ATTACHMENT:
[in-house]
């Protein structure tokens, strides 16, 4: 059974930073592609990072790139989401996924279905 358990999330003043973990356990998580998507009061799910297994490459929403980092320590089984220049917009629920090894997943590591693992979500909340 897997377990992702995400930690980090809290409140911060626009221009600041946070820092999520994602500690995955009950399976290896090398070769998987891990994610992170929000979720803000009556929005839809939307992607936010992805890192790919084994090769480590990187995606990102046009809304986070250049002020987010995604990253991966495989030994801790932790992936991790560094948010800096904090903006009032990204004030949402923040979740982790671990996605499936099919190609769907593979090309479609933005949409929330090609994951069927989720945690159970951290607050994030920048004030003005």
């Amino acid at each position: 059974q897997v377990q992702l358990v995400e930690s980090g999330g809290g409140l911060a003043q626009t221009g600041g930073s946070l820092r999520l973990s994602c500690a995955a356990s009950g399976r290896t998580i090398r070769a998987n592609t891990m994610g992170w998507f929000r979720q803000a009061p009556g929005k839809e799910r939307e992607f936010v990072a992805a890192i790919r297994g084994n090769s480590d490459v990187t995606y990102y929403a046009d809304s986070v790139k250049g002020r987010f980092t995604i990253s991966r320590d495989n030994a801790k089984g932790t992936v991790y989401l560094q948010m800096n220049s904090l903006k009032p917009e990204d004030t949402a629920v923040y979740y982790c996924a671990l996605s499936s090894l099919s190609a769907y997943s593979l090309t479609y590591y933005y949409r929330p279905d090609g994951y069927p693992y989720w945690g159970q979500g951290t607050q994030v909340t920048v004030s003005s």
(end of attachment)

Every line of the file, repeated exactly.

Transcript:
[in-house]
């Protein structure tokens, strides 16, 4: 059974930073592609990072790139989401996924279905 358990999330003043973990356990998580998507009061799910297994490459929403980092320590089984220049917009629920090894997943590591693992979500909340 897997377990992702995400930690980090809290409140911060626009221009600041946070820092999520994602500690995955009950399976290896090398070769998987891990994610992170929000979720803000009556929005839809939307992607936010992805890192790919084994090769480590990187995606990102046009809304986070250049002020987010995604990253991966495989030994801790932790992936991790560094948010800096904090903006009032990204004030949402923040979740982790671990996605499936099919190609769907593979090309479609933005949409929330090609994951069927989720945690159970951290607050994030920048004030003005």
């Amino acid at each position: 059974q897997v377990q992702l358990v995400e930690s980090g999330g809290g409140l911060a003043q626009t221009g600041g930073s946070l820092r999520l973990s994602c500690a995955a356990s009950g399976r290896t998580i090398r070769a998987n592609t891990m994610g992170w998507f929000r979720q803000a009061p009556g929005k839809e799910r939307e992607f936010v990072a992805a890192i790919r297994g084994n090769s480590d490459v990187t995606y990102y929403a046009d809304s986070v790139k250049g002020r987010f980092t995604i990253s991966r320590d495989n030994a801790k089984g932790t992936v991790y989401l560094q948010m800096n220049s904090l903006k009032p917009e990204d004030t949402a629920v923040y979740y982790c996924a671990l996605s499936s090894l099919s190609a769907y997943s593979l090309t479609y590591y933005y949409r929330p279905d090609g994951y069927p693992y989720w945690g159970q979500g951290t607050q994030v909340t920048v004030s003005s």